Frank Miller’s  The Dark Knight Returns:

  1. Original (1986)
  2. “Legends of the Dark Knight” segment from “The New Batman Adventures” (1998)
  3. Full animated adaptation (2012-2013)

I think the comparison of the Frank Miller’s 1986 graphic novel min-series “The Dark Knight Returns,” (TDKR) to “Blade Runner,” directed by Ridley Scott and the novels of Ernest Hemingway are both more than justified.

*** Mild-SPOILERS ahead for the film “Blade Runner,” and TDKR.***

Miller’s TDKR’s is comparable to the film “Blade Runner,” in several major ways:

1. The settings of both narratives heavily are polluted dystopian cultures/environments.

2. They are both set in the near future, “Blade Runner” takes place in the year 2019, in TDKR in a version of 1986 in which the character Batman is much older than in most comic narratives (55 years old to be exact).

3. Both the film “Blade Runner” and the graphic novel TDKR have cult followings.

4. Finally, the climaxes of both narratives showcase male characters, who are larger-then-life, experiencing moralizing fear of death. In “Blade Runner,” it’s the Roy Batty character on top the Bradbury building. IN TDKR its Superman in the ash covered remains of crime alley. Both Roy Batty and Superman have physical abilities greater than the average man and, by the end of their climatic battles, both are forced to know what it’s like to be the mortal.

TDKR’s is comparable to novels of Ernest Hemingway in the two significant ways:

1. In the short story The Snows of Kilimanjaro, (1936) Hemingway describes the main character (Harry) by saying the following:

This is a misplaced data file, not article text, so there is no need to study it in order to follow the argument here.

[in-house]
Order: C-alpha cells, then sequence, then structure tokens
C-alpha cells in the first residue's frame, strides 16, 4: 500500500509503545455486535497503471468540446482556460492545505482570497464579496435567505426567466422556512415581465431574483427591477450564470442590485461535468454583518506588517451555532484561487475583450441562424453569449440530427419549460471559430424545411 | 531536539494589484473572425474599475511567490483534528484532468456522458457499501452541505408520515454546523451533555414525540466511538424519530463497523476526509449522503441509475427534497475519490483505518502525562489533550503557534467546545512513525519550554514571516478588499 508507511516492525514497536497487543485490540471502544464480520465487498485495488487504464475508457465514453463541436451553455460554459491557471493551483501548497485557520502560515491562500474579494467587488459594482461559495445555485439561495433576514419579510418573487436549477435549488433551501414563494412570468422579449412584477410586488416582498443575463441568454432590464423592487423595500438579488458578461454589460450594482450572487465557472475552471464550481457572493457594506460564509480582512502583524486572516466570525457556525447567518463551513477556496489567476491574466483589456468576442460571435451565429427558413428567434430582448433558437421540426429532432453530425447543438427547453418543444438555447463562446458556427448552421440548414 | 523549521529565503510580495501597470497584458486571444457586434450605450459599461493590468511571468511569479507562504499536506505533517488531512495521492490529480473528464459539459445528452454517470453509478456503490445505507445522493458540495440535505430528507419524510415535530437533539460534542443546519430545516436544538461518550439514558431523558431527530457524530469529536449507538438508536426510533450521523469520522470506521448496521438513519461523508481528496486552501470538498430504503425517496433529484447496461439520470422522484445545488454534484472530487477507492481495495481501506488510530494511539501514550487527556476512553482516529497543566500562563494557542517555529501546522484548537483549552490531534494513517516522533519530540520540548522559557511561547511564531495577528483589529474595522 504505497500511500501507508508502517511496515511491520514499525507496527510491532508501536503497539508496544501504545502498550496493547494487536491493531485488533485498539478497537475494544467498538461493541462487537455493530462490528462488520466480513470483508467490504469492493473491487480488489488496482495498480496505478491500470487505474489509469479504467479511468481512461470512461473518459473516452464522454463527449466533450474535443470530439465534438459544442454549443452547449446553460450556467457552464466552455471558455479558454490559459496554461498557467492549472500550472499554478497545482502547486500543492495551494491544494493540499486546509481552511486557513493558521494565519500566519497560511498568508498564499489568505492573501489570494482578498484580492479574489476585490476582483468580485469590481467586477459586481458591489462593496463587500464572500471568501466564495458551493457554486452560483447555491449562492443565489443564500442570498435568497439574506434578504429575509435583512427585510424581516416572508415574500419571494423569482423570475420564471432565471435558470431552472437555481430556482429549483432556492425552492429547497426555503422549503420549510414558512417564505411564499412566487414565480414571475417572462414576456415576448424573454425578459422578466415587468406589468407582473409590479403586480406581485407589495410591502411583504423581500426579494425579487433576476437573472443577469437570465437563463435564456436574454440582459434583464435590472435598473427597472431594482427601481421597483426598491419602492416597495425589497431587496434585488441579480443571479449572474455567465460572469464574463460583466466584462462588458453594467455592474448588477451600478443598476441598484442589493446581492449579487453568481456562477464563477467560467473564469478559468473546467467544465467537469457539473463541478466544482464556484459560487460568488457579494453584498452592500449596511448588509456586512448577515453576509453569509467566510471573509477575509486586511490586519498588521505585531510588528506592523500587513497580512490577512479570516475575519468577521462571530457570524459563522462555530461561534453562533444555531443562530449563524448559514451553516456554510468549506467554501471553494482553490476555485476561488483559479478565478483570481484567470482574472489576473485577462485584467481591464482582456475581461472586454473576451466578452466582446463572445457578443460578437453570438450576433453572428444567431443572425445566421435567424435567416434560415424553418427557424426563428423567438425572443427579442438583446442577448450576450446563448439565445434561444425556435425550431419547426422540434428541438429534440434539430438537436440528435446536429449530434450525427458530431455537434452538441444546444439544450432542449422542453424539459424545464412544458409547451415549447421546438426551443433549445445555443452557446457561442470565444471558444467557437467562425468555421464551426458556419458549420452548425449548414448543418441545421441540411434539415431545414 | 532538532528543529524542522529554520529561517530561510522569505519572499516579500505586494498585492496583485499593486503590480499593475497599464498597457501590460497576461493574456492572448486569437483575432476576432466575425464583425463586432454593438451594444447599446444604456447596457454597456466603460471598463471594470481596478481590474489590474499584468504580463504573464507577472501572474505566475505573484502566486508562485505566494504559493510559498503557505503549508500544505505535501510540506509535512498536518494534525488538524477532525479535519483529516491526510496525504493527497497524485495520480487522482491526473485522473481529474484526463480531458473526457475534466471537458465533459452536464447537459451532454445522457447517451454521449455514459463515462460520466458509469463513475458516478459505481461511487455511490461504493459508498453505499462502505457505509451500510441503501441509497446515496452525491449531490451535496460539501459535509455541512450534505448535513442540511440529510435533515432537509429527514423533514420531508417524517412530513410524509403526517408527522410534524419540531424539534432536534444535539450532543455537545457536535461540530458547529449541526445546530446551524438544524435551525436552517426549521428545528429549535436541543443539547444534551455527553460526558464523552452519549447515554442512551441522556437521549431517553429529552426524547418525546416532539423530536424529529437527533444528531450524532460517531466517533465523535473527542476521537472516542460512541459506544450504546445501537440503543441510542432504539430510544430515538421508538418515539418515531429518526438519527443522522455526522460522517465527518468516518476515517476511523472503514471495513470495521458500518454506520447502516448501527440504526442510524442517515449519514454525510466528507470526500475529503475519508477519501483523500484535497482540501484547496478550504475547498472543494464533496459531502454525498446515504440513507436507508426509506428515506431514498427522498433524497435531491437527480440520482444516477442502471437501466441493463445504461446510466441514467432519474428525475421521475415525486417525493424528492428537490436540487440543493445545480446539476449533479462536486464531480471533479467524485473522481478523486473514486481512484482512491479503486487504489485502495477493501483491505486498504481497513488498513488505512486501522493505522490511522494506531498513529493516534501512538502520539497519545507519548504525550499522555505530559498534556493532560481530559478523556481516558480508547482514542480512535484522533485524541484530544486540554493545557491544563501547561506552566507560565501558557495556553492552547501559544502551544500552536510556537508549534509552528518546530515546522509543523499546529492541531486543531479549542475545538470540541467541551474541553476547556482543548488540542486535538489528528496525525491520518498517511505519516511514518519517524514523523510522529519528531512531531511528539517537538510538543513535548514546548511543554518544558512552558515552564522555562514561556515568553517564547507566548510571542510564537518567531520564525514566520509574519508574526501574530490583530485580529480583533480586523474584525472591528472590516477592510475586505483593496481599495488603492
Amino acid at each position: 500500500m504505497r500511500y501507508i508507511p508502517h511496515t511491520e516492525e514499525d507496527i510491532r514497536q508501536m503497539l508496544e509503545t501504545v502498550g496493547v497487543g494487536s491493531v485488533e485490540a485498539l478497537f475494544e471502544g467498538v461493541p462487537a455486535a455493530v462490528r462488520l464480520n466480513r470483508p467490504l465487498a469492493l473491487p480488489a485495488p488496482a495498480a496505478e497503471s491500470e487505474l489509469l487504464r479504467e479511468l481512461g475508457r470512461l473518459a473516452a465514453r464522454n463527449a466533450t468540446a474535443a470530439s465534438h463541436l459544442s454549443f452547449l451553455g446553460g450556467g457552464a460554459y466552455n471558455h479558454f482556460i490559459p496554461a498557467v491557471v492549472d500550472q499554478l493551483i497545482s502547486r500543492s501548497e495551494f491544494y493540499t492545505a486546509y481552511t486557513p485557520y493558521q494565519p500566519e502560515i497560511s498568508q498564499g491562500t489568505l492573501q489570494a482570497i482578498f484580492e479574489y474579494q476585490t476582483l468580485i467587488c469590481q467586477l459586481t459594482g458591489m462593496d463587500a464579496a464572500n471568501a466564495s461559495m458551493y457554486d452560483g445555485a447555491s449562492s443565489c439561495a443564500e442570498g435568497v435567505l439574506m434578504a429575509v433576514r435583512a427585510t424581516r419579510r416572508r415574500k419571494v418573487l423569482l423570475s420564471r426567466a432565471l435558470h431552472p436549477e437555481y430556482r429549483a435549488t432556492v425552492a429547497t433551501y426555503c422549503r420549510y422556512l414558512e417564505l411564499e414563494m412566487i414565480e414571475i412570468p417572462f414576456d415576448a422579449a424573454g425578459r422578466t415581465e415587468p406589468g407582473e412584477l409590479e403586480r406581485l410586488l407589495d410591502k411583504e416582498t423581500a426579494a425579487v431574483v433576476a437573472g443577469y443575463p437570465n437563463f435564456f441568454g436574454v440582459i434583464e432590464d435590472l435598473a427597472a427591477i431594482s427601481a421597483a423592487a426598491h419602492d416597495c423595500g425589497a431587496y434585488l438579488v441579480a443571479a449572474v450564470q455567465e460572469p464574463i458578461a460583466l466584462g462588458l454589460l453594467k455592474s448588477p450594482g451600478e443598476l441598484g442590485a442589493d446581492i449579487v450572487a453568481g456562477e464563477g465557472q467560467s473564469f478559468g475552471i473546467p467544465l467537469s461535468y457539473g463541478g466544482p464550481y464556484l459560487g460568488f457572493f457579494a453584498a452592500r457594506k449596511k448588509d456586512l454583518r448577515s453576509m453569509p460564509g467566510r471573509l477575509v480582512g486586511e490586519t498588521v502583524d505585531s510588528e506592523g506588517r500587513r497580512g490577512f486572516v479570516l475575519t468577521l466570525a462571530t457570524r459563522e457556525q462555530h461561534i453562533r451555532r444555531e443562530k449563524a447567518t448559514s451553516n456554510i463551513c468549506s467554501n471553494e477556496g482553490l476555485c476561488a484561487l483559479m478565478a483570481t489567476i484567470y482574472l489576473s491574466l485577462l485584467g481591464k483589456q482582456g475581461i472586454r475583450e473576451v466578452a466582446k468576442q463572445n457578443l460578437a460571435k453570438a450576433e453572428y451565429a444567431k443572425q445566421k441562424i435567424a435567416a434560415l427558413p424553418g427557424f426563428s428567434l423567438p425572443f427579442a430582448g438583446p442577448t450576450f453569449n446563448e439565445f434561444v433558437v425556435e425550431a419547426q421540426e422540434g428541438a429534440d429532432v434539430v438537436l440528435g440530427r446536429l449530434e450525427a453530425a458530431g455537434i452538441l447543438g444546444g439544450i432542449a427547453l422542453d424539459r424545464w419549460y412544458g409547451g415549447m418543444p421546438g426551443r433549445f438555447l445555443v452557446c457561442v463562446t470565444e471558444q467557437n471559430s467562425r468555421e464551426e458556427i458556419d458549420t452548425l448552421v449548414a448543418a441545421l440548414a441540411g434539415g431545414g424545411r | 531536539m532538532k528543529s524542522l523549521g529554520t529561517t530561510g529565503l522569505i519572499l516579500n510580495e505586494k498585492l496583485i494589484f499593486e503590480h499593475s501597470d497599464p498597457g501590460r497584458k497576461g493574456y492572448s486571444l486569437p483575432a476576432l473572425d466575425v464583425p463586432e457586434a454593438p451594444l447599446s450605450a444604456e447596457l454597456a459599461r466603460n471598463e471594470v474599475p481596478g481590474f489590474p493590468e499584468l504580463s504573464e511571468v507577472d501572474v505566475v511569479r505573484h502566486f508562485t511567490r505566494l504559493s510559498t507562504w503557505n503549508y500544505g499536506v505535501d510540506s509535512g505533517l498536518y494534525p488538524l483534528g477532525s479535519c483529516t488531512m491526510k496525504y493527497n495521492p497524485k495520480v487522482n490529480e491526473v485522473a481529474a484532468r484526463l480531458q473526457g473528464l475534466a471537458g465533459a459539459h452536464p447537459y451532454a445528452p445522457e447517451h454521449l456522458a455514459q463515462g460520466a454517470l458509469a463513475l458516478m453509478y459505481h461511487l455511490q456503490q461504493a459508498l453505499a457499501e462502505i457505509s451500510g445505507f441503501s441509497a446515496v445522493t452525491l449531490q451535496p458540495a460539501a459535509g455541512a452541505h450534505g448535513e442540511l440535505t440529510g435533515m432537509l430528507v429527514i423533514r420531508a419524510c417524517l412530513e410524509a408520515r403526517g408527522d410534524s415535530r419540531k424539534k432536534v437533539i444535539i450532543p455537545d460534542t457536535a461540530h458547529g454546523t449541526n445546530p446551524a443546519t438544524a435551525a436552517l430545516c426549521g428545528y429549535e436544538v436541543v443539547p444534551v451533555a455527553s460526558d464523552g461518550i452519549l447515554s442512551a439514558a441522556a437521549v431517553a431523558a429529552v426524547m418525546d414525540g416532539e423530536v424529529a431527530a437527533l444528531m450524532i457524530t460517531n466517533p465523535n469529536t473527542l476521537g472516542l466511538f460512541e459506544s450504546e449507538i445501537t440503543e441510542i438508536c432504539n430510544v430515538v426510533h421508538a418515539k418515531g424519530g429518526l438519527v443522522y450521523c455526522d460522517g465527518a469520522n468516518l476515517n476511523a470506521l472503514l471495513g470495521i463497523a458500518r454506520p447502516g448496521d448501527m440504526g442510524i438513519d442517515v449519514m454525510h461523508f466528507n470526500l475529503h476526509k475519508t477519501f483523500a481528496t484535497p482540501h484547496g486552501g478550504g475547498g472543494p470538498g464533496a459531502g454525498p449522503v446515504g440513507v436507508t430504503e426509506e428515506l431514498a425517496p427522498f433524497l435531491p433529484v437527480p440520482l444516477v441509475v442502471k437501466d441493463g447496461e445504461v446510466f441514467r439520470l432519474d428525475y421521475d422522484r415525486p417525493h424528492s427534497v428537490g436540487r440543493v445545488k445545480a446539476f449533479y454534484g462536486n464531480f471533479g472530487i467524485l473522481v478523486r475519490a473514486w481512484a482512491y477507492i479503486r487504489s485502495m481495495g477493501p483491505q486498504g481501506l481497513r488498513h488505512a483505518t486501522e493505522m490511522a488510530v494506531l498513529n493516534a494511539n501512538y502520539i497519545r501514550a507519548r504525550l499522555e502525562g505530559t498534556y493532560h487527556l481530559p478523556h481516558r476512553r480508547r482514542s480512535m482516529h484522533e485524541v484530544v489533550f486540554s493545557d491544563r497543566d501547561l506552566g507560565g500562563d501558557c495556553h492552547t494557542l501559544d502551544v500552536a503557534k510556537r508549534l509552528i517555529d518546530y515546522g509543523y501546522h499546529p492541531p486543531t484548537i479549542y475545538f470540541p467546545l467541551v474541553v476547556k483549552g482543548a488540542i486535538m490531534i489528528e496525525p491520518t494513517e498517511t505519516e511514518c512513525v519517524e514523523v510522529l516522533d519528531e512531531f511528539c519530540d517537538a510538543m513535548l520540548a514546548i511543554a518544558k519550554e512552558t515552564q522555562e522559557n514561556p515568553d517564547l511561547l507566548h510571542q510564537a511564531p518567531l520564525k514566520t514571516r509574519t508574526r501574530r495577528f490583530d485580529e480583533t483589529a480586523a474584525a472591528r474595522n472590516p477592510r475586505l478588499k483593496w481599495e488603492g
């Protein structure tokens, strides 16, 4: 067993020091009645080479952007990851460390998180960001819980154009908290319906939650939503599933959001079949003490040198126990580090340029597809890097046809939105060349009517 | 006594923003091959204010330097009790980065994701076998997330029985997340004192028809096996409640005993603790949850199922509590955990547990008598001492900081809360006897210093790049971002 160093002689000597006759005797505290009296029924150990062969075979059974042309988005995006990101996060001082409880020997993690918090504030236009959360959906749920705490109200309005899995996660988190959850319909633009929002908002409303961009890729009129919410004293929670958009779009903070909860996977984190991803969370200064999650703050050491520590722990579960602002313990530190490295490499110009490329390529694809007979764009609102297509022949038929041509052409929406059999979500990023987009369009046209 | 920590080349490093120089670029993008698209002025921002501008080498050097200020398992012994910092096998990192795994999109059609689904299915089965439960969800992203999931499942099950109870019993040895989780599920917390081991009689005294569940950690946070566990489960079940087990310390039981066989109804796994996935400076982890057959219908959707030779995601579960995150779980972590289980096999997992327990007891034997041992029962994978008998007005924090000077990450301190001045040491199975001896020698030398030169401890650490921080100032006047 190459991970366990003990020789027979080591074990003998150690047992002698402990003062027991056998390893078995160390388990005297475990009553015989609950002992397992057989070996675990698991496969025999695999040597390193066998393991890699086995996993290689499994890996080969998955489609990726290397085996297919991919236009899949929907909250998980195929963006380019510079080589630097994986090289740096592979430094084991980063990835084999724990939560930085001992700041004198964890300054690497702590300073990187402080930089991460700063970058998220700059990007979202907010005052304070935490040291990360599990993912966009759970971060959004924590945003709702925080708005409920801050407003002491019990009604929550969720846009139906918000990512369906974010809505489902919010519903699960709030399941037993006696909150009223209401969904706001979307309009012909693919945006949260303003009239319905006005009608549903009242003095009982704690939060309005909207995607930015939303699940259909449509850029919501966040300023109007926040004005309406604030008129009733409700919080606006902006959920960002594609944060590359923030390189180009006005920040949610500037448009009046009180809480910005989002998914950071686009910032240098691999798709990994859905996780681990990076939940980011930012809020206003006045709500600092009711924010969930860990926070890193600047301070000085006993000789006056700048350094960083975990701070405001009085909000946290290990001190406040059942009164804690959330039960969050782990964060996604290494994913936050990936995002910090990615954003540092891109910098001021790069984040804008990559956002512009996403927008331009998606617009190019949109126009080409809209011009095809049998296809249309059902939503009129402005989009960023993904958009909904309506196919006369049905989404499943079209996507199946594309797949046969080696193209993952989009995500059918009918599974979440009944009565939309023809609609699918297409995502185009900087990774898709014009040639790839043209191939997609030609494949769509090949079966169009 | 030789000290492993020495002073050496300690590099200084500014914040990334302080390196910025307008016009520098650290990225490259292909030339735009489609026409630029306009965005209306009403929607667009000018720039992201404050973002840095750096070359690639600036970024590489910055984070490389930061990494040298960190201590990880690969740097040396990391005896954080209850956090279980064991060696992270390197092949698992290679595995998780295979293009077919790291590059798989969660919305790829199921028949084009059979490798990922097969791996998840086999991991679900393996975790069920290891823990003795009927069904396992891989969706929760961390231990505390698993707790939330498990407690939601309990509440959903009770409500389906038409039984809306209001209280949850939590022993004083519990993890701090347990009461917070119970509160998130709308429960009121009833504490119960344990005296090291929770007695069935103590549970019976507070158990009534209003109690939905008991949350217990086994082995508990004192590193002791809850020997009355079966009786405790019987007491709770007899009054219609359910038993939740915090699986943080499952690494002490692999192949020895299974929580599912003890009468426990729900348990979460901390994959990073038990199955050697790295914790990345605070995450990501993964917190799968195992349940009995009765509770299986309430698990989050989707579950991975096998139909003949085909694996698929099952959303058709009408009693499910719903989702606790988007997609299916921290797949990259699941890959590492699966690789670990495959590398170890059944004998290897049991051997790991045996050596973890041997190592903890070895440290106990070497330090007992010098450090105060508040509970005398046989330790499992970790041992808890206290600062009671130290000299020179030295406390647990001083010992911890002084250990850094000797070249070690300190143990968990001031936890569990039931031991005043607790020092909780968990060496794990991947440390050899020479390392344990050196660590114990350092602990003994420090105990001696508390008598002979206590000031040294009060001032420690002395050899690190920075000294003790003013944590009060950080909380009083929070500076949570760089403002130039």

“He had had his life and it was over and then he went on living it again with different people and more money, with the best of the same places, and some new ones.”

A few paragraphs later, Harry is described as having gone on Safari so “That in some way he could work the fat off his soul the way a fighter went into the mountains to work and train in order to burn it out of his body.”

This idea that without savage confrontation human life becomes is insular, claustrophobic, and that one’s soul becomes fat and un-naturally domesticated is prevalent throughout most of Hemingway’s writings as well as Miller’s TDKR. An e example of this in TDKRs is how every time Batman has a near death experience he repeats to himself “This would be a good death.”

2. Frank Miller’s Bruce Wayne /Batman is metaphorically The Old Man from and Hemingway’s The Old Man and the Sea.

Miller’s envisioning of the Bruce Wayne /Batman character as an elderly male who (not unlike Santiago) undergoes a transformation through the destructive battles with mythic objects/people he fights. As Wayne/Batman wrestles with enemies, starting with and older (domesticated version) of Two Face and ending with Superman, he progressively battles his deteriorating physical-self, as well as, in doing so, gains a renewed sense of life from each battle (and eventual defeat with Superman).

By the end of the narrative, even though Batman is defeated by Superman, and his secret identity as Bruce Wayne has gone public, Batman is victorious in that his he has been spiritually re-born as the cave-dwelling leader of the his gang of Batman Followers.

-Ryan VanDalinda, Feb 2014

#Cosplayer @multifluffyness_cosplay is #Elektra & ready for action! #cosplay

@Regrann from @multifluffyness_cosplay - ‘Let them Come. I will kill them, I will kill them all!’ - Elektra. So something went wrong with uploading, sorry you guys! So lets try again😊 Cosplay: Elektra. Such an amazing costume and photo made by @lenedoes ! So talented😊 We had such a fun Day together with @princesstomboy ❤ I loved walking around as an assassin on the roof, felt like such a badass. Lovely edit by @iantessler 😘 Thankfull for days like these with friends 😙😘 #assassin #geek #elektra #elektranatchios #marvel #marvelcomics #costume #cosplayer #cosplay #comicbooks #comics #geeky #woman #wig #red #badass #female #frankmiller #fun #love #games #game #nerd #character #cosplaygirl #tb #fb


This is going to be good!